Data from: Effects of experimental anthropogenic noise on avian settlement patterns and reproductive success
Injaian, Allison S.; Poon, Lauren; Patricelli, Gail L.; Poon, Lauren Y (2018), Data from: Effects of experimental anthropogenic noise on avian settlement patterns and reproductive success, Dryad, Dataset, https://doi.org/10.5061/dryad.84g0s87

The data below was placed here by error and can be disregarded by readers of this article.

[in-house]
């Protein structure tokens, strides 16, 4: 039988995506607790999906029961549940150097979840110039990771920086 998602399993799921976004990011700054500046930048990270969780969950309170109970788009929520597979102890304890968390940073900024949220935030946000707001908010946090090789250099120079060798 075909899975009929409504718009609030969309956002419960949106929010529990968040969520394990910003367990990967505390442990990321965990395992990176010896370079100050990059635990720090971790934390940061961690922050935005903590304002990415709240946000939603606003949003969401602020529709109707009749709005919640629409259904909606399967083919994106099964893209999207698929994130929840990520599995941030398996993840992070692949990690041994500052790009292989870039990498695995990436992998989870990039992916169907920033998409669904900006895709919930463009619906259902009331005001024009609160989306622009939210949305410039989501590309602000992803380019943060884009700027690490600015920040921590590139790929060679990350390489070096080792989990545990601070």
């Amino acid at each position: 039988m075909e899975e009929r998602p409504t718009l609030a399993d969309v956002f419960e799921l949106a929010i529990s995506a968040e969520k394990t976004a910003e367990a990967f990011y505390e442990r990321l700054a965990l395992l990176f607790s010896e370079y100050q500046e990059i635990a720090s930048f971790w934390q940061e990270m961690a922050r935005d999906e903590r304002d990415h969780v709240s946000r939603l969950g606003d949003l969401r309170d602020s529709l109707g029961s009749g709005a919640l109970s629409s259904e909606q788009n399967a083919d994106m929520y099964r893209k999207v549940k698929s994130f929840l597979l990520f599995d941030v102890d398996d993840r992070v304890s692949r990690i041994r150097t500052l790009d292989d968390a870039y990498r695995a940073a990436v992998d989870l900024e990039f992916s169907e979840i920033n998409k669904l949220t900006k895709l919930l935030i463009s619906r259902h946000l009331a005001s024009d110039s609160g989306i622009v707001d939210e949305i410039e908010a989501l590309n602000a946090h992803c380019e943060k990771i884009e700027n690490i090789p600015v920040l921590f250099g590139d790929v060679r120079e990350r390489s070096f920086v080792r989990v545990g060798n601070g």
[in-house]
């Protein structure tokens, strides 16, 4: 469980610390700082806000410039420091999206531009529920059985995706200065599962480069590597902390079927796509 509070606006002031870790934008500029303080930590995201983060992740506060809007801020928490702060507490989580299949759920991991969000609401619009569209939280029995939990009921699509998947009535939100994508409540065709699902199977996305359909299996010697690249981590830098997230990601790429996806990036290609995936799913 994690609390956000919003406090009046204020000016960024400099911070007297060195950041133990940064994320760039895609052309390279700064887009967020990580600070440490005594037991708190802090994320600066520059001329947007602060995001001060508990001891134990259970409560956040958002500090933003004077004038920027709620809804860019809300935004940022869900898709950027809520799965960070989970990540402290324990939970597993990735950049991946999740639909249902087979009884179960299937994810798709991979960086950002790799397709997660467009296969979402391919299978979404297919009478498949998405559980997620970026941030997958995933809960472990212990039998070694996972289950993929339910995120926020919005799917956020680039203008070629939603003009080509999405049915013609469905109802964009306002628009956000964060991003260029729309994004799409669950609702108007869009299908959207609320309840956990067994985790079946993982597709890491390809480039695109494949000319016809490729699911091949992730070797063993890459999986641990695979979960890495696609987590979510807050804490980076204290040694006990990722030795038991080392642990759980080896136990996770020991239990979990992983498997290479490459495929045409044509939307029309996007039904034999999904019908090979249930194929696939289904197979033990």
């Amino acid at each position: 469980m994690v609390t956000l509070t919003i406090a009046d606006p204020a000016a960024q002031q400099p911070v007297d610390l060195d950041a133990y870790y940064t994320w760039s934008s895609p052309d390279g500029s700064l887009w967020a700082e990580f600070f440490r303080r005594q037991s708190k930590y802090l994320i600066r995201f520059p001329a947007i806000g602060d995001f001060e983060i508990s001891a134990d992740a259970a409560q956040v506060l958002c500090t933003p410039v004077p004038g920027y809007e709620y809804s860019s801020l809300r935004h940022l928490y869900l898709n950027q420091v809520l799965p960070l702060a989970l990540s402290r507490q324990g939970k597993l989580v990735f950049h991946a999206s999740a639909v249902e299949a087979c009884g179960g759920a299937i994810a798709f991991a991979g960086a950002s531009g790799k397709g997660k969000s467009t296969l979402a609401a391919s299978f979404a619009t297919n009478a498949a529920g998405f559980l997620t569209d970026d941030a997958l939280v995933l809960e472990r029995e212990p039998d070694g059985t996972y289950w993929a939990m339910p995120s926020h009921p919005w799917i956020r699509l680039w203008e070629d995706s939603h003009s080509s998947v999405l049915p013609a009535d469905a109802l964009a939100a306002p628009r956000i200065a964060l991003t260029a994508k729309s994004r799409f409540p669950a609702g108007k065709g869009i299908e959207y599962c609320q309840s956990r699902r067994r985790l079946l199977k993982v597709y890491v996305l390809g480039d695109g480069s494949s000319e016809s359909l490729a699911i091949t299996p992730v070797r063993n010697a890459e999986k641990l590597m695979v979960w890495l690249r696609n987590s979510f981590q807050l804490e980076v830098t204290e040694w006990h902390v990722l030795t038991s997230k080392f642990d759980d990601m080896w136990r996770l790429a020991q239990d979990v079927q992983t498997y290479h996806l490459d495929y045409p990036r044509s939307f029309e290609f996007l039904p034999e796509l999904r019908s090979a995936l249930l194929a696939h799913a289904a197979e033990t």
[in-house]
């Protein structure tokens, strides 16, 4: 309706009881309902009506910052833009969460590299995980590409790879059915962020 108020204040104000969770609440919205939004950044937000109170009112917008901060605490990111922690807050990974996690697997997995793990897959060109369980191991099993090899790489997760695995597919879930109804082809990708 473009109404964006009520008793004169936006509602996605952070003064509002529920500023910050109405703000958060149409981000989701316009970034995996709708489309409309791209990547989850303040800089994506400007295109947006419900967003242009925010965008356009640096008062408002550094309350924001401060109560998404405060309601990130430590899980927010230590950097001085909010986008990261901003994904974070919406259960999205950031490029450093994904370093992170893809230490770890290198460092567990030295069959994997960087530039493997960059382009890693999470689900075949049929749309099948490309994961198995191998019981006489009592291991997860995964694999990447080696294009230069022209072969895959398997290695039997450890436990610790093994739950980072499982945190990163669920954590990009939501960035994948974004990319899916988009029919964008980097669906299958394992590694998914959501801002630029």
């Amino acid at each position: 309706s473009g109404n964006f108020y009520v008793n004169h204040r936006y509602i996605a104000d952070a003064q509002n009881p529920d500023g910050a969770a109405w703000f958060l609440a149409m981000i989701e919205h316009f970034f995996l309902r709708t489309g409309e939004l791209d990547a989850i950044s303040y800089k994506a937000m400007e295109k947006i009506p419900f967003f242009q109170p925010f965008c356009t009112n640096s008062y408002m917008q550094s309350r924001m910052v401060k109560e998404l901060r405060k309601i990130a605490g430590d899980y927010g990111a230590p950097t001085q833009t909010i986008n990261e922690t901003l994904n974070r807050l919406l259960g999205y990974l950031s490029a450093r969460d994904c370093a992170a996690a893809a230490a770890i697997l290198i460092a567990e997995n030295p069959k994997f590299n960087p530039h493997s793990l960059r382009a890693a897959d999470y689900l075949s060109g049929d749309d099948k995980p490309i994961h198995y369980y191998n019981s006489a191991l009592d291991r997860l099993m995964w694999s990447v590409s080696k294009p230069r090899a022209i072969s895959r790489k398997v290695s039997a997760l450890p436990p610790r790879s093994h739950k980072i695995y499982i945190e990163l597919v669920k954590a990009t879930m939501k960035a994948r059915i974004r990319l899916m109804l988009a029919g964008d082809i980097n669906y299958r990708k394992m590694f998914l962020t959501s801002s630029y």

The acoustic footprints of factories, roadways, etc. reach far beyond their physical infrastructure because high amplitude, low frequency noise can propagate many kilometers. Previous studies found that noise exposure decreases habitat quality and reproductive success for some species. However, few studies have linked the reduction in perceived habitat quality due to noise exposure to effects on avian settlement patterns and reproductive success. Here, we experimentally investigate the impacts of noise pollution during settlement on adult settlement patterns and subsequent reproductive success in tree swallows (Tachycineta bicolor). We found that tree swallow adults preferentially settled in quieter nest boxes (a 1 dBA increase delayed settlement date by 1.4 and 3.5 days for males and females, respectively). Egg-laying date (a proxy of female quality) also increased by 3.8 days for every 1 dBA increase in noise. These results suggest that lower quality tree swallows settled in noise, however more research is needed to confirm this result, as we did not measure adult quality directly. Our results also suggest a negative relationship between noise exposure during settlement and reproductive success, which cannot be explained by differences in adult quality alone. When controlling for egg-laying date, females that settled in noise-exposed nests laid 0.58 fewer eggs than controls. Finally, maternal noise exposure, but not egg-laying date, was negatively related to nestling body condition. These results are concerning, as they highlight multiple pathways through which traffic noise may result in negative impacts at the local, population level for free-living birds.